19 January 2008

Confession on the Ascent

Here's a most interesting article on the comeback of saying, "I'm sorry" - that is, the comeback of Confession. The article quotes LCMS Ohio District President Rev. Terry Cripe on the value of Confession and Absolution: "There is such power in getting things off your chest. But that's only part of the equation. You must seek absolution. You can't do better than God's forgiveness." Great quote!

I rejoice at this now second article that I've seen on the reemergence/resurrection of Confession and Absolution, and both of them refer to the resolution from last summer's LCMS Synodical Convention commending the practice of Confession and Absolution. However, I also take it as a clarion call for greater teaching and improved practice regarding this soul-comforting and faith-strengthening Sacrament. When I ponder people "confessing" in an anonymous online venue, or in a shopping mall venue, or even turning to the likes of Dr. Phil and Dr. Laura (for all the good that they certain do for many), I must pray, "Lord, have mercy!" They're missing out on the greatest part of Confession: the Absolution!

So, thank God for the resurrection of Confession and Absolution, for both Lutherans and Roman Catholics. Thank God for this prime opportunity to return to the proper care of souls that occurs in Confession and Absolution. And I especially rejoice in what our Lutheran Confessions say on this Sacrament (and, yes, they even call it a Sacrament!):
It is taught among us that private absolution should be retained and not allowed to fall into disuse. However, in confession it is not necessary to enumerate all trespasses and sins, for this is impossible. Ps. 19:12, "Who can discern his errors?" (Augsburg Confession, XI)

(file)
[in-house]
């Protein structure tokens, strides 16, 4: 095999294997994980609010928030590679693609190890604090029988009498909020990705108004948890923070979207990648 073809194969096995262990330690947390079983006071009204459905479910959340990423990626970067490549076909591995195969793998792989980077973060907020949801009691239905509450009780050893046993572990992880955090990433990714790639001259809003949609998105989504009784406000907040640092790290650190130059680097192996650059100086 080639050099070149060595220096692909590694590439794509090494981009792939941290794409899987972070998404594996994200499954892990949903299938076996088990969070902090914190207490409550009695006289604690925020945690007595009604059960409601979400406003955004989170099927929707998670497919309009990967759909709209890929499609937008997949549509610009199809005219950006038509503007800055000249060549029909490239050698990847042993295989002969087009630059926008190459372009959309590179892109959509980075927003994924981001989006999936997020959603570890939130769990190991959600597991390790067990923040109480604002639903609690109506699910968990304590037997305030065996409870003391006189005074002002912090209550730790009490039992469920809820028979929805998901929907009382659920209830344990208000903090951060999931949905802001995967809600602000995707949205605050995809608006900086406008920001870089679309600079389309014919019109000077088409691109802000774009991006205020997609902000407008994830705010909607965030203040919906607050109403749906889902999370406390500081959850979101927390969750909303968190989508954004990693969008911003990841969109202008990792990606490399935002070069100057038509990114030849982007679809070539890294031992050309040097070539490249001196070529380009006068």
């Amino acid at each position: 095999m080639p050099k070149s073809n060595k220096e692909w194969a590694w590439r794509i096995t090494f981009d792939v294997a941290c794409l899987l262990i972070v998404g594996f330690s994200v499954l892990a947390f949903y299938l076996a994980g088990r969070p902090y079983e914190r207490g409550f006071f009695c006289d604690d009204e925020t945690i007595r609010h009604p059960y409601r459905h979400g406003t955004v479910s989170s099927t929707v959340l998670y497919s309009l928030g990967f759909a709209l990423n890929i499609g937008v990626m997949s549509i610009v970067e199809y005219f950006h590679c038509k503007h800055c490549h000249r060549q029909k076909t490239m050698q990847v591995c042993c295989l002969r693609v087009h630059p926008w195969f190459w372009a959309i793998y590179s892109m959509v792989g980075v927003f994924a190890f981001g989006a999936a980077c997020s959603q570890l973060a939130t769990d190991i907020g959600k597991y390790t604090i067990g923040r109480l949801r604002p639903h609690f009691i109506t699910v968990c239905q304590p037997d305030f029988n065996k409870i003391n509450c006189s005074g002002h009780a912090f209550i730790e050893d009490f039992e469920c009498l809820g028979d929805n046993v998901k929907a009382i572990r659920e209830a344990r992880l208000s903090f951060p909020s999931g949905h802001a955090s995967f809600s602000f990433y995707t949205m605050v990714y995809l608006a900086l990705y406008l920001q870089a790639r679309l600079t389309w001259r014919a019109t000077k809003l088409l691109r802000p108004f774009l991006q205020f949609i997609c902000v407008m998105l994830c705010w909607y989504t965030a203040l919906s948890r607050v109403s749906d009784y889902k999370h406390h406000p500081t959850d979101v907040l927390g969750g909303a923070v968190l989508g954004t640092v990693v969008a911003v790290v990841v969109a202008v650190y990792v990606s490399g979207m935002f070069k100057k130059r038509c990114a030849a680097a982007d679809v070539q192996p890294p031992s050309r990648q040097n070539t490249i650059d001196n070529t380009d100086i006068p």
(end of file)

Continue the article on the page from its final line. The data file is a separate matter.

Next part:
It is taught among us that the sacraments were instituted not only to be signs by which people might be identified outwardly as Christians, but that they are signs and testimonies of God's will toward us for the purpose of awakening and strengthening our faith. For this reason they require faith, and they are rightly used when they are received in faith and for the purpose of strengthening faith. (Augsburg Confession, XIII)

If we define sacraments as "rites which have the command of God and to which the promise of grace has been added," we can easily determine which are sacraments in the strict sense.... The genuine sacraments, therefore, are Baptism, the Lord's Supper, and absolution (which is the sacrament of penitence), for these rites have the commandment of God and the promise of grace, which is the heart of the New Testament. When we are baptized, when we eat the Lord's body, when we are absolved, our hearts should firmly believe that God really forgives us for Christ's sake. Through the Word and the rite God simultaneously moves the heart to believe and take hold of faith, as Paul says (Rom. 10:17), "Faith comes from what is heard." As the Word enters through the ears to strike the heart, so the rite itself enters through the eyes to move the heart. The Word and the rite have the same effect, as Augustine said so well when he called the sacrament "the visible Word," for the rite is received by the eyes and is a sort of picture of the Word, signifying the same thing as the Word. Therefore both have the same effect. (Apology, XIII:3-5)

Thus we teach what a wonderful, precious, and comforting thing confession is, and we urge that such a precious blessing should not be despised, especially when we consider our great need. If you are a Christian, you need neither my compulsion nor the pope's command at any point, but you will compel yourself and beg me for the privilege of sharing in it. (Large Catechism, A Brief Exhortation to Confession, 28)